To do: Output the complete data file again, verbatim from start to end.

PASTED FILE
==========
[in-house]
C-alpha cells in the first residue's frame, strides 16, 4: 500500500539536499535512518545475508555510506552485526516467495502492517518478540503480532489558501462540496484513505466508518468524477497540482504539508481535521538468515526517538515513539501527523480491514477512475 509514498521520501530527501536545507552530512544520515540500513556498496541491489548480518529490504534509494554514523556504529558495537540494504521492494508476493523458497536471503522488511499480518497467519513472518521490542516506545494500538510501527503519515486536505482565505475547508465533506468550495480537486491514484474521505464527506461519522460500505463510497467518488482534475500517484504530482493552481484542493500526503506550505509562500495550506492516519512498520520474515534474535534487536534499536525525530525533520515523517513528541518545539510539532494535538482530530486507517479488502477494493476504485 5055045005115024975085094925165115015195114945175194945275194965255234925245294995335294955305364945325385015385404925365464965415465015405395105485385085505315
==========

[in-house]
C-alpha cells in the first residue's frame, strides 16, 4: 500500500539536499535512518545475508555510506552485526516467495502492517518478540503480532489558501462540496484513505466508518468524477497540482504539508481535521538468515526517538515513539501527523480491514477512475 509514498521520501530527501536545507552530512544520515540500513556498496541491489548480518529490504534509494554514523556504529558495537540494504521492494508476493523458497536471503522488511499480518497467519513472518521490542516506545494500538510501527503519515486536505482565505475547508465533506468550495480537486491514484474521505464527506461519522460500505463510497467518488482534475500517484504530482493552481484542493500526503506550505509562500495550506492516519512498520520474515534474535534487536534499536525525530525533520515523517513528541518545539510539532494535538482530530486507517479488502477494493476504485 5055045005115024975085094925165115015195114945175194945275194965255234925245294995335294955305364945325385015385404925365464965415465015405395105485385085505315